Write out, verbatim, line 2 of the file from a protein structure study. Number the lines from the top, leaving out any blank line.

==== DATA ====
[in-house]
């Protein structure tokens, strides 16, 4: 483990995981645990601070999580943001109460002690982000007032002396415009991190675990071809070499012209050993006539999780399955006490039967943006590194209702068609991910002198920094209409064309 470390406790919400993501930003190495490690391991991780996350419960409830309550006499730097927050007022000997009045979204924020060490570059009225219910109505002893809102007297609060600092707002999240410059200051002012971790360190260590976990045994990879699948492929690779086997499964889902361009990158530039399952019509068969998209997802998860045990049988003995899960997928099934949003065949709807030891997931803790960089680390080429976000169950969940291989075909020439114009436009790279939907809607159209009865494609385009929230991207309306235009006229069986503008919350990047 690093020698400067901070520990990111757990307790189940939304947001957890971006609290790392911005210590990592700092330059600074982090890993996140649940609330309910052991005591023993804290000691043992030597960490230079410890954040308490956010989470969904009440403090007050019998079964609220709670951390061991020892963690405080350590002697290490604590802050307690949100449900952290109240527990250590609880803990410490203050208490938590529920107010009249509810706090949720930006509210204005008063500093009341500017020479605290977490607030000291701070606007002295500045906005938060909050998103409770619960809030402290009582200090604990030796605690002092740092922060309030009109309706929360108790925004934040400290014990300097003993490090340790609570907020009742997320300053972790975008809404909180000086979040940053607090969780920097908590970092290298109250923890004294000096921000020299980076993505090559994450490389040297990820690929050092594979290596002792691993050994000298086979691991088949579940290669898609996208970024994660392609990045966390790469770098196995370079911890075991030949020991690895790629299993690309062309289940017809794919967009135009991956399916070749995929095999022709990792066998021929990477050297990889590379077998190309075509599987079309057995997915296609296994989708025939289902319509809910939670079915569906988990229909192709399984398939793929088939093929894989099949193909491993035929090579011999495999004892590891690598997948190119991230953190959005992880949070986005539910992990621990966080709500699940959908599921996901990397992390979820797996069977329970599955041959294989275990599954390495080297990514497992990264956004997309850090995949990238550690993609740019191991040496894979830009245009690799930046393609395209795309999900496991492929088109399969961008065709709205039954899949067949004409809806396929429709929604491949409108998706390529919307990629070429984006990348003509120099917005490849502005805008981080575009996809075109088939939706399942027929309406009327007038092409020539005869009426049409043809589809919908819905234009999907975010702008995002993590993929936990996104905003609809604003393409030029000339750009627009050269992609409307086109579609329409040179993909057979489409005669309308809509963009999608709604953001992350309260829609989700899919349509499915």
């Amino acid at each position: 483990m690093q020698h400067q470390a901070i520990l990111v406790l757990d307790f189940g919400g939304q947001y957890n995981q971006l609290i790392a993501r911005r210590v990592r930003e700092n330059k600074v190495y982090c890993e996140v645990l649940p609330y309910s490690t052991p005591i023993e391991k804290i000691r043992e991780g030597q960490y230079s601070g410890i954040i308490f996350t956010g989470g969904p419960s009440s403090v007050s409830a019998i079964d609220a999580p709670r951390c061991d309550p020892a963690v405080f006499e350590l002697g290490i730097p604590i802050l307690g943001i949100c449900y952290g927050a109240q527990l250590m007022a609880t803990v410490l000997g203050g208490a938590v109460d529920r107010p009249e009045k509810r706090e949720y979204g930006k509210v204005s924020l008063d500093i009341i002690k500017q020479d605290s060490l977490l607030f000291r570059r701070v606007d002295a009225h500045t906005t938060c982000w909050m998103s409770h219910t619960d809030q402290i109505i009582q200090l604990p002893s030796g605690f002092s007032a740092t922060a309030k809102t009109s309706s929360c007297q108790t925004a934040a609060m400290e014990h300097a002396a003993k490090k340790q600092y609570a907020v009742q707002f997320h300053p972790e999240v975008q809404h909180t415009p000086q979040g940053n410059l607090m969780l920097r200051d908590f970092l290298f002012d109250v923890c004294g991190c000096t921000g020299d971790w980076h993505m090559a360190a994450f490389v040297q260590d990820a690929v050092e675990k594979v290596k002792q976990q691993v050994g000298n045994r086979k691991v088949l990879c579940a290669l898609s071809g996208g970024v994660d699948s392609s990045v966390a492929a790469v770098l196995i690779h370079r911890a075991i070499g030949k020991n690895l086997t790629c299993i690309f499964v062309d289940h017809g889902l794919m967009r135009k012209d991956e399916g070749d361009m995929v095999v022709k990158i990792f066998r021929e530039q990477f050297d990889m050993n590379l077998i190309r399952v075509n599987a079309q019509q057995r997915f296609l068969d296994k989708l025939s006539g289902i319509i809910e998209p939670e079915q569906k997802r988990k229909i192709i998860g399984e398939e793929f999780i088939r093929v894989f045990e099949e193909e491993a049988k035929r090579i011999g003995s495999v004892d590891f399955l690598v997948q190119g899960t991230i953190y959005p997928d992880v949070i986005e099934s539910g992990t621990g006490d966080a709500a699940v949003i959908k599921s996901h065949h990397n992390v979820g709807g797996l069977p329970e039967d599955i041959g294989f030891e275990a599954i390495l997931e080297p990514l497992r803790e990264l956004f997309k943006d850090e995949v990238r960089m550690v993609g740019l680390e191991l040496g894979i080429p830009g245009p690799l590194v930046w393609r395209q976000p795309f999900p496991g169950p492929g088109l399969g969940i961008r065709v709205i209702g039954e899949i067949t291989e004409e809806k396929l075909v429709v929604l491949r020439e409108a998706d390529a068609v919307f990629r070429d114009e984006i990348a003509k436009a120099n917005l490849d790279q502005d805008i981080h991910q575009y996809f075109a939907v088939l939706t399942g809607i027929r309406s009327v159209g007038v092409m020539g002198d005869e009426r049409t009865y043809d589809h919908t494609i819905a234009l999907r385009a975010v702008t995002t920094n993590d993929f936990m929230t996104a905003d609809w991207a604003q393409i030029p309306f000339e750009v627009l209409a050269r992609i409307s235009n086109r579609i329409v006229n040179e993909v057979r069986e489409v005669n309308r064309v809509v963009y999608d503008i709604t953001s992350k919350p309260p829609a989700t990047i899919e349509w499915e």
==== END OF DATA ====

């Protein structure tokens, strides 16, 4: 483990995981645990601070999580943001109460002690982000007032002396415009991190675990071809070499012209050993006539999780399955006490039967943006590194209702068609991910002198920094209409064309 470390406790919400993501930003190495490690391991991780996350419960409830309550006499730097927050007022000997009045979204924020060490570059009225219910109505002893809102007297609060600092707002999240410059200051002012971790360190260590976990045994990879699948492929690779086997499964889902361009990158530039399952019509068969998209997802998860045990049988003995899960997928099934949003065949709807030891997931803790960089680390080429976000169950969940291989075909020439114009436009790279939907809607159209009865494609385009929230991207309306235009006229069986503008919350990047 690093020698400067901070520990990111757990307790189940939304947001957890971006609290790392911005210590990592700092330059600074982090890993996140649940609330309910052991005591023993804290000691043992030597960490230079410890954040308490956010989470969904009440403090007050019998079964609220709670951390061991020892963690405080350590002697290490604590802050307690949100449900952290109240527990250590609880803990410490203050208490938590529920107010009249509810706090949720930006509210204005008063500093009341500017020479605290977490607030000291701070606007002295500045906005938060909050998103409770619960809030402290009582200090604990030796605690002092740092922060309030009109309706929360108790925004934040400290014990300097003993490090340790609570907020009742997320300053972790975008809404909180000086979040940053607090969780920097908590970092290298109250923890004294000096921000020299980076993505090559994450490389040297990820690929050092594979290596002792691993050994000298086979691991088949579940290669898609996208970024994660392609990045966390790469770098196995370079911890075991030949020991690895790629299993690309062309289940017809794919967009135009991956399916070749995929095999022709990792066998021929990477050297990889590379077998190309075509599987079309057995997915296609296994989708025939289902319509809910939670079915569906988990229909192709399984398939793929088939093929894989099949193909491993035929090579011999495999004892590891690598997948190119991230953190959005992880949070986005539910992990621990966080709500699940959908599921996901990397992390979820797996069977329970599955041959294989275990599954390495080297990514497992990264956004997309850090995949990238550690993609740019191991040496894979830009245009690799930046393609395209795309999900496991492929088109399969961008065709709205039954899949067949004409809806396929429709929604491949409108998706390529919307990629070429984006990348003509120099917005490849502005805008981080575009996809075109088939939706399942027929309406009327007038092409020539005869009426049409043809589809919908819905234009999907975010702008995002993590993929936990996104905003609809604003393409030029000339750009627009050269992609409307086109579609329409040179993909057979489409005669309308809509963009999608709604953001992350309260829609989700899919349509499915």